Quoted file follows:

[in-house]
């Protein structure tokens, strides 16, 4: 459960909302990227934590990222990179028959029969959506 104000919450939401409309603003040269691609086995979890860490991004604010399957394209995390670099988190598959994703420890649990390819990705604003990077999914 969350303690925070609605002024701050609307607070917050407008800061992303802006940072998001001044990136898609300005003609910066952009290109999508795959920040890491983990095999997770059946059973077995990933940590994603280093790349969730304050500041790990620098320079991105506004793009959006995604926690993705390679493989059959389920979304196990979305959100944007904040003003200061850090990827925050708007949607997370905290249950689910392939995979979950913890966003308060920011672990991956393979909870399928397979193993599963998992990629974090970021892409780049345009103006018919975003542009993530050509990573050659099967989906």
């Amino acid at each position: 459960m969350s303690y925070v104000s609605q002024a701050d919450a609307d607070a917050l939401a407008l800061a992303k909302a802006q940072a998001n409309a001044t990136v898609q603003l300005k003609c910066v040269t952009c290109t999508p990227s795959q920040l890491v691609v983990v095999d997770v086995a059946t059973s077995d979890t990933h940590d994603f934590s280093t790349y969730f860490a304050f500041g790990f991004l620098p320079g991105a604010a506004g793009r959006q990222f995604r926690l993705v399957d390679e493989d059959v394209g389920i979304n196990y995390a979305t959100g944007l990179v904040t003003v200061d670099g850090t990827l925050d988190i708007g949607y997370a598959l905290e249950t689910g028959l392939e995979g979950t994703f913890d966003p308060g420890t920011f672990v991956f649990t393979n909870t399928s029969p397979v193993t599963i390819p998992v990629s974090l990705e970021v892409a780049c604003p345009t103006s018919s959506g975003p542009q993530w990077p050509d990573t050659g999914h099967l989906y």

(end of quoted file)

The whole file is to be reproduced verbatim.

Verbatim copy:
[in-house]
């Protein structure tokens, strides 16, 4: 459960909302990227934590990222990179028959029969959506 104000919450939401409309603003040269691609086995979890860490991004604010399957394209995390670099988190598959994703420890649990390819990705604003990077999914 969350303690925070609605002024701050609307607070917050407008800061992303802006940072998001001044990136898609300005003609910066952009290109999508795959920040890491983990095999997770059946059973077995990933940590994603280093790349969730304050500041790990620098320079991105506004793009959006995604926690993705390679493989059959389920979304196990979305959100944007904040003003200061850090990827925050708007949607997370905290249950689910392939995979979950913890966003308060920011672990991956393979909870399928397979193993599963998992990629974090970021892409780049345009103006018919975003542009993530050509990573050659099967989906």
């Amino acid at each position: 459960m969350s303690y925070v104000s609605q002024a701050d919450a609307d607070a917050l939401a407008l800061a992303k909302a802006q940072a998001n409309a001044t990136v898609q603003l300005k003609c910066v040269t952009c290109t999508p990227s795959q920040l890491v691609v983990v095999d997770v086995a059946t059973s077995d979890t990933h940590d994603f934590s280093t790349y969730f860490a304050f500041g790990f991004l620098p320079g991105a604010a506004g793009r959006q990222f995604r926690l993705v399957d390679e493989d059959v394209g389920i979304n196990y995390a979305t959100g944007l990179v904040t003003v200061d670099g850090t990827l925050d988190i708007g949607y997370a598959l905290e249950t689910g028959l392939e995979g979950t994703f913890d966003p308060g420890t920011f672990v991956f649990t393979n909870t399928s029969p397979v193993t599963i390819p998992v990629s974090l990705e970021v892409a780049c604003p345009t103006s018919s959506g975003p542009q993530w990077p050509d990573t050659g999914h099967l989906y």